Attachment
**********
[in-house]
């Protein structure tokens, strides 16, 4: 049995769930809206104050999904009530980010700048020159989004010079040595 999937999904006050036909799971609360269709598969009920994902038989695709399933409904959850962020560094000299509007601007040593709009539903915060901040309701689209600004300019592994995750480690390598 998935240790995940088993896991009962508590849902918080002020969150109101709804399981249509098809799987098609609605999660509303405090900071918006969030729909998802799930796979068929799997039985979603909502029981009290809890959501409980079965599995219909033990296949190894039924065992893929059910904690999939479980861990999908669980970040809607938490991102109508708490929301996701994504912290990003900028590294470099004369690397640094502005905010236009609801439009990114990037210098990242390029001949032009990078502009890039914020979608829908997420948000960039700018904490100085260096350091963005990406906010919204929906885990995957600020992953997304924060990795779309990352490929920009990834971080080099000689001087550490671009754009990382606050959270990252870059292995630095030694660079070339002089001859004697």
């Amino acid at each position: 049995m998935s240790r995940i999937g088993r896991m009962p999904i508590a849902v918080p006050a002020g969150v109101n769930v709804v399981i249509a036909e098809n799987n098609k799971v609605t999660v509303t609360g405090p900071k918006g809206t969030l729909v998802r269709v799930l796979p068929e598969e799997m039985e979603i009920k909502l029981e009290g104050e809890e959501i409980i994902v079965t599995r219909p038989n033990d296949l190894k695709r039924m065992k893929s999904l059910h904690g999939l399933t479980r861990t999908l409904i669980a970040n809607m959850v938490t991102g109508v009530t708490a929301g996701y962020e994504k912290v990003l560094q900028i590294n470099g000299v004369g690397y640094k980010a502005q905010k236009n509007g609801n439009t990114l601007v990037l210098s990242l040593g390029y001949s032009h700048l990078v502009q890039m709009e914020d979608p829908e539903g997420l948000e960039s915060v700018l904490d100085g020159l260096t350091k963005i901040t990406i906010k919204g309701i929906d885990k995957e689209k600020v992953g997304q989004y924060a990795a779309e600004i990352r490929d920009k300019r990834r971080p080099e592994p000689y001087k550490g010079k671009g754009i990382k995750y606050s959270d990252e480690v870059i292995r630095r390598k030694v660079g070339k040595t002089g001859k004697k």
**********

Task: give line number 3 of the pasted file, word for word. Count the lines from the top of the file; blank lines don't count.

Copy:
């Amino acid at each position: 049995m998935s240790r995940i999937g088993r896991m009962p999904i508590a849902v918080p006050a002020g969150v109101n769930v709804v399981i249509a036909e098809n799987n098609k799971v609605t999660v509303t609360g405090p900071k918006g809206t969030l729909v998802r269709v799930l796979p068929e598969e799997m039985e979603i009920k909502l029981e009290g104050e809890e959501i409980i994902v079965t599995r219909p038989n033990d296949l190894k695709r039924m065992k893929s999904l059910h904690g999939l399933t479980r861990t999908l409904i669980a970040n809607m959850v938490t991102g109508v009530t708490a929301g996701y962020e994504k912290v990003l560094q900028i590294n470099g000299v004369g690397y640094k980010a502005q905010k236009n509007g609801n439009t990114l601007v990037l210098s990242l040593g390029y001949s032009h700048l990078v502009q890039m709009e914020d979608p829908e539903g997420l948000e960039s915060v700018l904490d100085g020159l260096t350091k963005i901040t990406i906010k919204g309701i929906d885990k995957e689209k600020v992953g997304q989004y924060a990795a779309e600004i990352r490929d920009k300019r990834r971080p080099e592994p000689y001087k550490g010079k671009g754009i990382k995750y606050s959270d990252e480690v870059i292995r630095r390598k030694v660079g070339k040595t002089g001859k004697k």